Marjorie Taylor Greene, the right-wing congresswoman famous for her support of conspiracy theories about the 2020 election, Covid-19, and other issues, has been temporarily suspended from Facebook hours after being banned permanently from Twitter.
The congresswoman confirmed her suspension in a Telegram post, calling the company’s decision “beyond censorship of speech”.
Her suspension appeared to result from the same post that got her a final, fifth strike from Twitter which led to her account’s deactivation: A post claiming that vaccine injury and death reports gathered by a reporting service operated by the Food and Drug Administration (FDA) proved that the government was ignoring large numbers of deaths resulting from the Covid-19 vaccine.
In reality, the data used by the congresswoman in her post contained anecdotal reports unverified by the FDA; clinical trials have shown the vaccine can have mild side effects, and a handful of serious side effects that are much rarer.
Ms Greene originally posted a message on both platforms pointing to a large number of reports of injury or death among Covid-19 vaccine recipients as evidence that the federal government was ignoring “extremely high amounts of Covid vaccine deaths”.
The data, though anecdotal and not verified by any government agency, has nevertheless become a favourite among anti-vaccine conspiracy theorists attempting to assert that the jabs are more dangerous than doctors and federal public health experts say.
The congresswoman’s Twitter post was far from her first spreading misinformation related to Covid-19, and she received at least two temporary suspensions last year for the same issue. She was also penalised by the company in January of 2021 for spreading false claims about the 2020 election.
“We permanently suspended the account you referenced (@mtgreenee) for repeated violations of our Covid-19 misinformation policy. We’ve been clear that, per our strike system for this policy, we will permanently suspend accounts for repeated violations of the policy,” a Twitter spokesperson told The Independent on Sunday.
Ms Greene retains access to Twitter through the account for her congressional office, @RepMTG, which is largely operated by staff. The account banned on Sunday was a personal Twitter account operated by Ms Greene herself. Twitter could end up taking similar steps by issuing strikes and eventually banning Ms Greene’s congressional Twitter account if she were to continue her spread of misinformation via that account.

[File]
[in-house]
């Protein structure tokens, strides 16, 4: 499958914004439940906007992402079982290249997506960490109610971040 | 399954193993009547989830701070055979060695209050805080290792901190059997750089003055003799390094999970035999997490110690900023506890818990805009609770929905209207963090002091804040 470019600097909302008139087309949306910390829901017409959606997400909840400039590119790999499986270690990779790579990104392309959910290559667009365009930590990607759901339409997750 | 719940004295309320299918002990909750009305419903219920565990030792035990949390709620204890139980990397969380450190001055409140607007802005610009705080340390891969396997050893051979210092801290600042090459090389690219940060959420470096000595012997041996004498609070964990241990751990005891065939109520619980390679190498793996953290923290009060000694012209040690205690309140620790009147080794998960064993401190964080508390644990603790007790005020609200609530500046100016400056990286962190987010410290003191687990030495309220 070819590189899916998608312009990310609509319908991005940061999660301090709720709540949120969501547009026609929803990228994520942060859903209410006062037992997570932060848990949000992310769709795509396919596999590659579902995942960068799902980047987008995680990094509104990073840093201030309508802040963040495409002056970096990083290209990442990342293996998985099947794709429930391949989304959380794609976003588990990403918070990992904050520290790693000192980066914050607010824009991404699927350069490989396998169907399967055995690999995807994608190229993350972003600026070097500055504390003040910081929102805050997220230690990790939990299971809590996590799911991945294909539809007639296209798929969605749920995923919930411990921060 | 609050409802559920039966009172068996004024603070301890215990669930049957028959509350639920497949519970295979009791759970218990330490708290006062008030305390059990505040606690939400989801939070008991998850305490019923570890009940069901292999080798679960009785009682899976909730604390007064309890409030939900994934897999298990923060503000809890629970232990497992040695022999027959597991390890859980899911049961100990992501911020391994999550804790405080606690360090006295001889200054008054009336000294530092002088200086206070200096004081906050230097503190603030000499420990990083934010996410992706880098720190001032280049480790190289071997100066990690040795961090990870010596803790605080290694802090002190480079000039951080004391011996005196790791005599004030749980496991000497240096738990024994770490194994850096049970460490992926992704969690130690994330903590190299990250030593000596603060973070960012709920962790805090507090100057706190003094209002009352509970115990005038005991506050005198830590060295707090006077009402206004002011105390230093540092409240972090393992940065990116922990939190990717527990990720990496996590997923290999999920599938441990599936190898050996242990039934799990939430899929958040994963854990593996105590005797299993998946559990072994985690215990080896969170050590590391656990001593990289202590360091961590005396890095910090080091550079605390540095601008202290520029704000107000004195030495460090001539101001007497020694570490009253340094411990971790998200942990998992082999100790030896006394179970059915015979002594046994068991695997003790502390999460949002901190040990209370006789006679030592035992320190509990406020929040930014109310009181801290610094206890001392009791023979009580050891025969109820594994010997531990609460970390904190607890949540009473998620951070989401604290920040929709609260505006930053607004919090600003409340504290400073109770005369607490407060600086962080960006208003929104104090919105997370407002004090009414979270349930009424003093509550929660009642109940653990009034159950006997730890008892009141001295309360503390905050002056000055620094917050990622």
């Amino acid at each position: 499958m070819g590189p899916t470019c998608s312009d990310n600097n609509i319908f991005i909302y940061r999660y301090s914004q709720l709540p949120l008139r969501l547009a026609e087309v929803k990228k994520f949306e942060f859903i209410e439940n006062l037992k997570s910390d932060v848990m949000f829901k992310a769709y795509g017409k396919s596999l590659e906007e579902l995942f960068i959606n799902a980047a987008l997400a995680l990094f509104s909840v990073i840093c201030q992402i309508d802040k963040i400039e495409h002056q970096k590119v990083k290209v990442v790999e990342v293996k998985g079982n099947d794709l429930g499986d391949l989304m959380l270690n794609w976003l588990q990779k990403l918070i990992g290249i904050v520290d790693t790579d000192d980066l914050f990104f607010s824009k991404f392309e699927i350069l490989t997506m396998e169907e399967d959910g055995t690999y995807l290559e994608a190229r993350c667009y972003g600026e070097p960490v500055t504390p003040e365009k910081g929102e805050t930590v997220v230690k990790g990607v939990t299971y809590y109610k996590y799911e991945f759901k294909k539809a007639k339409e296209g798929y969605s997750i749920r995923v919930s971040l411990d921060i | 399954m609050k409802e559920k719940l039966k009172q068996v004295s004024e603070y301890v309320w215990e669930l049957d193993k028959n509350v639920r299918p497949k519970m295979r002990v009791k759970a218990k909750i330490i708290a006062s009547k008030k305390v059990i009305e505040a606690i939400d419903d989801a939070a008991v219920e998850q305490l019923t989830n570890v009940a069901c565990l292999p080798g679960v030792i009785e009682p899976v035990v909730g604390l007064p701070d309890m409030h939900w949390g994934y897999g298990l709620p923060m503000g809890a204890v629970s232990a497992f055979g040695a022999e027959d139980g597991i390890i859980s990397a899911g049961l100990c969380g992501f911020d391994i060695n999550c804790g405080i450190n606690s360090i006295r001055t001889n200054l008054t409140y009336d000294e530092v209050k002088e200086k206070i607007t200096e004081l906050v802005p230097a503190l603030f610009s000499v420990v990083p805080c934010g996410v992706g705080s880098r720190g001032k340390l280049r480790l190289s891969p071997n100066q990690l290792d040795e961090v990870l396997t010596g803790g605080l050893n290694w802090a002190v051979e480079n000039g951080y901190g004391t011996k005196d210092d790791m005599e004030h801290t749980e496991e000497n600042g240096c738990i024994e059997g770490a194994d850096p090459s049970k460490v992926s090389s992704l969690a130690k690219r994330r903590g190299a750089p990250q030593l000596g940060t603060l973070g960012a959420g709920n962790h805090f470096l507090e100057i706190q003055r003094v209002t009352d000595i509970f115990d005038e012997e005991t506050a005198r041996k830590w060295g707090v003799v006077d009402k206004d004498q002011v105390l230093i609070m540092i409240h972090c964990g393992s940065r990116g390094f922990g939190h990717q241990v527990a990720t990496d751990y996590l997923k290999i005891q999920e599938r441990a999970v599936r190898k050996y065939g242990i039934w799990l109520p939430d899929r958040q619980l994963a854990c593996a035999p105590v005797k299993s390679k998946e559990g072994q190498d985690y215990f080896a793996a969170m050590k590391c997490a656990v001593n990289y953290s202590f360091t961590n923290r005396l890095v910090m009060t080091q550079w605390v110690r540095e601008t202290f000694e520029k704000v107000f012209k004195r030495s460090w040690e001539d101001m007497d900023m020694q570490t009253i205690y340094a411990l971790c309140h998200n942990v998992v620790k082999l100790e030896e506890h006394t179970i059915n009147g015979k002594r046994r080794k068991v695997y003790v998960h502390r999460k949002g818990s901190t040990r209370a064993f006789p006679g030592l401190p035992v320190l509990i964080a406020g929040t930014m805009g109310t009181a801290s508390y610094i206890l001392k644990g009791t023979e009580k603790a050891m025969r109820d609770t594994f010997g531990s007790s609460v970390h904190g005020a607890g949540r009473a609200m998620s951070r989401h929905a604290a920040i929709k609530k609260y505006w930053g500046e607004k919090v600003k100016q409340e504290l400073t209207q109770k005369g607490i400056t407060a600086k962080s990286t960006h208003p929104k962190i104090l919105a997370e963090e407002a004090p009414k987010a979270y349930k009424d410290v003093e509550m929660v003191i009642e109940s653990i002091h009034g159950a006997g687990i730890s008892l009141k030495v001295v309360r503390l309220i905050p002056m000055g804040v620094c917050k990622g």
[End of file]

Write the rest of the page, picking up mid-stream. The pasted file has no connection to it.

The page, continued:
The congresswoman responded to news of her ban on Telegram yesterday as well; the platform is quickly becoming a favourite of right-wing Americans.
“[Rep] Maxine Waters can go to the streets and threaten violence on Twitter, [Vice President] Kamala [Harris] and [Rep] Ilhan [Omar] can bail out Black Lives Matter terrorists on Twitter, CNN and the rest of the Democrat Propaganda Media can spread Russia collusion lies, and just yesterday the Chief spokesman for terrorist IRGC can tweet mourning Soleimani, but I get suspended for tweeting VAERS statistics,” she said on Sunday.
The comments of Ms Greene and other anti-vaccine Republicans has led to a deep divide in the Trump-controlled GOP, wherein former President Donald Trump and other party leaders have encouraged supporters to take the jabs while more right-wing members of the House have spread a variety of falsehoods about the shots in an attempt to cast doubt on their safety and efficacy.
Just a few days before Ms Greene’s Twitter ban, a Twitter account run by Republicans on the House Judiciary Committee engaged in a similar attempt to trash the vaccines championed by Mr Trump as part of his “Operation Warp Speed” initiative.
They finally deleted it. pic.twitter.com/PVkJGFihze— Bradley P. Moss (@BradMossEsq) December 31, 2021
The divide over vaccine acceptance has now become one of the most significant schisms in the GOP at both the statewide and national level as some Republican governors such as Asa Hutchinson of Arkansas and Larry Hogan of Maryland have wholeheartedly embraced the shots while others, such as Florida’s Ron DeSantis, continue to resist the idea of even promoting their effectiveness against Covid-19.
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